The Waratahs have yet to break their Super Rugby title duck, but coach Michael Cheika is convinced they are on the verge of creating a long-lasting dynasty.
Speaking to the media ahead of hosting their first-ever Super Rugby Final, against the Crusaders on Saturday, the outspoken Sydney-based mentor said they are building something will continue to bring success in the future and produce an attacking game that will outlive whatever they do on Saturday.
"For me, as the coach, the things that I will look at, will come later," Cheika said.
"If I can sit the grandstand in 10 years' time, and watch the team playing, and they're still playing the same way with the same competitive spirit and I can say: 'I was a part of building that'.
"That is more the reward that I'm looking for.
"The short-term success is great as well, if you can get those it's always great and a great thing for our supporters, and of course I want to win it, but it's what happens after, for a coach."
Long-suffering New South Wales fans are desperate to see their team hoist the trophy for the first time in the 19-year history of the competition.
However, Cheika has always had his eye on the longer term vision of what he is working towards at the perennially under-performing franchise.
"We need to go through another couple of years of being competitive and strong and laying that foundation, so our young players in our Under-20 team are seeing the sacrifices you have to make the hard work that goes into playing for the Waratahs going forward," Cheika said,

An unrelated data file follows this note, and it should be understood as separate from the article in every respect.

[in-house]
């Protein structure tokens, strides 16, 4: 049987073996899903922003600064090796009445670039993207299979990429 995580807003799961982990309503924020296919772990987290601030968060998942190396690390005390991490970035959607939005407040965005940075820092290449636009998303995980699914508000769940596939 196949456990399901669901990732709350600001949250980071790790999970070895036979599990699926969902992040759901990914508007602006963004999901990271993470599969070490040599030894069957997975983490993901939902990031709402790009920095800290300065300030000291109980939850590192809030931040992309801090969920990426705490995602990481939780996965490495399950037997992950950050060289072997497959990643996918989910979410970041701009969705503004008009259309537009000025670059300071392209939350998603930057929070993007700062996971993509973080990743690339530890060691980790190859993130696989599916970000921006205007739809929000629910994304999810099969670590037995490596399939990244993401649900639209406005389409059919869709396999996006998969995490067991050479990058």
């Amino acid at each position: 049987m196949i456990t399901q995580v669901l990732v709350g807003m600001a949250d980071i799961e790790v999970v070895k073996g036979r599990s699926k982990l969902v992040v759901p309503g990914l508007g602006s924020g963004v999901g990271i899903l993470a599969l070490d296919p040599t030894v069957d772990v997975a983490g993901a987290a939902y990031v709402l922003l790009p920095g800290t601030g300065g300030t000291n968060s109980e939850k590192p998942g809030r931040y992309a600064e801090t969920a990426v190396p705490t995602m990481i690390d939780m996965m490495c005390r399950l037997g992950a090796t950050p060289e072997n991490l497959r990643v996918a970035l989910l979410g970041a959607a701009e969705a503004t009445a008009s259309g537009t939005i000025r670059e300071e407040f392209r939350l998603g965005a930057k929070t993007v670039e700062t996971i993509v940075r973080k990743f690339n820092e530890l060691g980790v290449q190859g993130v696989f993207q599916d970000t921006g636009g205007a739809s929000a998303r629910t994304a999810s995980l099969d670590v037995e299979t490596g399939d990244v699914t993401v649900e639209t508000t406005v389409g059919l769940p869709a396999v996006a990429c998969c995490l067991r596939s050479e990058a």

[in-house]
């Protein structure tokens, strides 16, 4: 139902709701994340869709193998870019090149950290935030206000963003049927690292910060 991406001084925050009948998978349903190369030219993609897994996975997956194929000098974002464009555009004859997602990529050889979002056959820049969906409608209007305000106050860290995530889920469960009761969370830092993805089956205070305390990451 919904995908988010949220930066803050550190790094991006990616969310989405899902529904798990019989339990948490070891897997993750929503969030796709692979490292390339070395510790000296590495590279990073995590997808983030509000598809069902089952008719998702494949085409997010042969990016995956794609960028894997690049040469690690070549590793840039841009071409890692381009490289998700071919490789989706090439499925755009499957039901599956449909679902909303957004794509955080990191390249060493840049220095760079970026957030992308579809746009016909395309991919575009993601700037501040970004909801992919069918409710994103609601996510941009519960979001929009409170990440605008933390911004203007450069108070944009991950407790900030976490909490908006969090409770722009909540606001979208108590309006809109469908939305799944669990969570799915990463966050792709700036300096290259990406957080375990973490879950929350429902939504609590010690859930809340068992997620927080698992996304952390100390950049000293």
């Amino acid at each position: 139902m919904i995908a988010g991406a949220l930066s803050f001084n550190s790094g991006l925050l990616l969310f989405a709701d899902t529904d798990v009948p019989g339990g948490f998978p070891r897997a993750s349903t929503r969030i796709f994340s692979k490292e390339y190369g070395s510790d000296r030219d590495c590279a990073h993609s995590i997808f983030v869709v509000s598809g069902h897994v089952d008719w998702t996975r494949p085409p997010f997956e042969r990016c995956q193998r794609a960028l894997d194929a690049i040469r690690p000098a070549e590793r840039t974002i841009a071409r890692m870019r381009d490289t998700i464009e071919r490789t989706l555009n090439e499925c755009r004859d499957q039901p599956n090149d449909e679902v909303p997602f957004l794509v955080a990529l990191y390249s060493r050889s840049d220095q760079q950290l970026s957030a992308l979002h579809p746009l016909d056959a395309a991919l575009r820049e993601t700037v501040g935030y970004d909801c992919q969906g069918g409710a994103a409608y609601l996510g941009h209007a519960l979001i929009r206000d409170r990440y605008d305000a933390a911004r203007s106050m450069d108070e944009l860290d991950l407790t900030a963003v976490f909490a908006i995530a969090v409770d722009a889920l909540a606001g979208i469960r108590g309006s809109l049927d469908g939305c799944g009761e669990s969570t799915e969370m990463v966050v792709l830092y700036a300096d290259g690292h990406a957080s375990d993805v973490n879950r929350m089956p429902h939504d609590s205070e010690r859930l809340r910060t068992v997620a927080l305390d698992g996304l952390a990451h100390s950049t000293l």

"We've got to go out there on Saturday and make sure people see who we are, and we're very clear with our identity, and play our style of game.
Cheika said he is banking on a proven formula, as he strives to complete a feat of overseeing title triumphs in both Northern and Southern Hemispheres.
In 2009 Cheika guided Ireland's Leinster to the European Cup, the Northern Hemisphere's version of Super Rugby.
On Saturday, Cheika can add the crown of the Southern Hemisphere's premier franchise/provincial competition to that.
He is adopting a similar lead-up to the one that paid dividends five years ago.
Cheika, who is in his second season with NSW, noted parallels between the two campaigns.
Both Leinster and the Waratahs vanquished a fierce domestic rival in their respective semifinal to book a showdown with a celebrated and consistent trophy-winning team from another country.
"In that season we [Leinster] had to overcome a domestic rival [Munster] before we went on to [English club] Leicester, which had a rich heritage in winning European cups," Cheika recalled.
"We just relaxed a little bit that week, earlier in the week.
"Maybe on the second day, start to say 'right, let's forget about all that other stuff and focus on what we need to do to beat this team', then do the best we can on the Saturday.
"That's pretty much the chart we're trying to follow here."
Sources: The Daily Telegraph & AAP